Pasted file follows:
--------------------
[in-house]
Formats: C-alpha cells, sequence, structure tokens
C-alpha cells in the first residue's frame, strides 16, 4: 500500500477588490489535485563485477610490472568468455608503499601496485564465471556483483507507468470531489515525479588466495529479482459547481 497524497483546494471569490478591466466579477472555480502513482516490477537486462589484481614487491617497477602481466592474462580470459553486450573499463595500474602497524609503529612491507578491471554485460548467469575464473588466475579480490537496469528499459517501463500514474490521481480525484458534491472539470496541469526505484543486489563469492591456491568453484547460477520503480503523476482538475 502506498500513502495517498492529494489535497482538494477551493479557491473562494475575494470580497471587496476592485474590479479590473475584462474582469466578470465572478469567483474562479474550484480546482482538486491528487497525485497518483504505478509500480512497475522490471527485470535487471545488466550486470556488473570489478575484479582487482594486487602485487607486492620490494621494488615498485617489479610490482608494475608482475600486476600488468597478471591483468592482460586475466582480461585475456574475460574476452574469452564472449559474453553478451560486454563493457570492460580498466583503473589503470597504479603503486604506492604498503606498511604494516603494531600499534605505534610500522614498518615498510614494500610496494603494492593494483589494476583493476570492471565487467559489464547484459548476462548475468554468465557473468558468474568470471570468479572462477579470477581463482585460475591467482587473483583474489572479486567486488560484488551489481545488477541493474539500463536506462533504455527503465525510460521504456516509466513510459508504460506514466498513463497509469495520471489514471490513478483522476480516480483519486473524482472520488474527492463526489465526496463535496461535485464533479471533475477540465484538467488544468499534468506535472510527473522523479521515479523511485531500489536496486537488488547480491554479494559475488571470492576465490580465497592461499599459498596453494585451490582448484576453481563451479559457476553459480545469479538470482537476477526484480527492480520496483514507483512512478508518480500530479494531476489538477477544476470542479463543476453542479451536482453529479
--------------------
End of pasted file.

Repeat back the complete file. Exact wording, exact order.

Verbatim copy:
[in-house]
Formats: C-alpha cells, sequence, structure tokens
C-alpha cells in the first residue's frame, strides 16, 4: 500500500477588490489535485563485477610490472568468455608503499601496485564465471556483483507507468470531489515525479588466495529479482459547481 497524497483546494471569490478591466466579477472555480502513482516490477537486462589484481614487491617497477602481466592474462580470459553486450573499463595500474602497524609503529612491507578491471554485460548467469575464473588466475579480490537496469528499459517501463500514474490521481480525484458534491472539470496541469526505484543486489563469492591456491568453484547460477520503480503523476482538475 502506498500513502495517498492529494489535497482538494477551493479557491473562494475575494470580497471587496476592485474590479479590473475584462474582469466578470465572478469567483474562479474550484480546482482538486491528487497525485497518483504505478509500480512497475522490471527485470535487471545488466550486470556488473570489478575484479582487482594486487602485487607486492620490494621494488615498485617489479610490482608494475608482475600486476600488468597478471591483468592482460586475466582480461585475456574475460574476452574469452564472449559474453553478451560486454563493457570492460580498466583503473589503470597504479603503486604506492604498503606498511604494516603494531600499534605505534610500522614498518615498510614494500610496494603494492593494483589494476583493476570492471565487467559489464547484459548476462548475468554468465557473468558468474568470471570468479572462477579470477581463482585460475591467482587473483583474489572479486567486488560484488551489481545488477541493474539500463536506462533504455527503465525510460521504456516509466513510459508504460506514466498513463497509469495520471489514471490513478483522476480516480483519486473524482472520488474527492463526489465526496463535496461535485464533479471533475477540465484538467488544468499534468506535472510527473522523479521515479523511485531500489536496486537488488547480491554479494559475488571470492576465490580465497592461499599459498596453494585451490582448484576453481563451479559457476553459480545469479538470482537476477526484480527492480520496483514507483512512478508518480500530479494531476489538477477544476470542479463543476453542479451536482453529479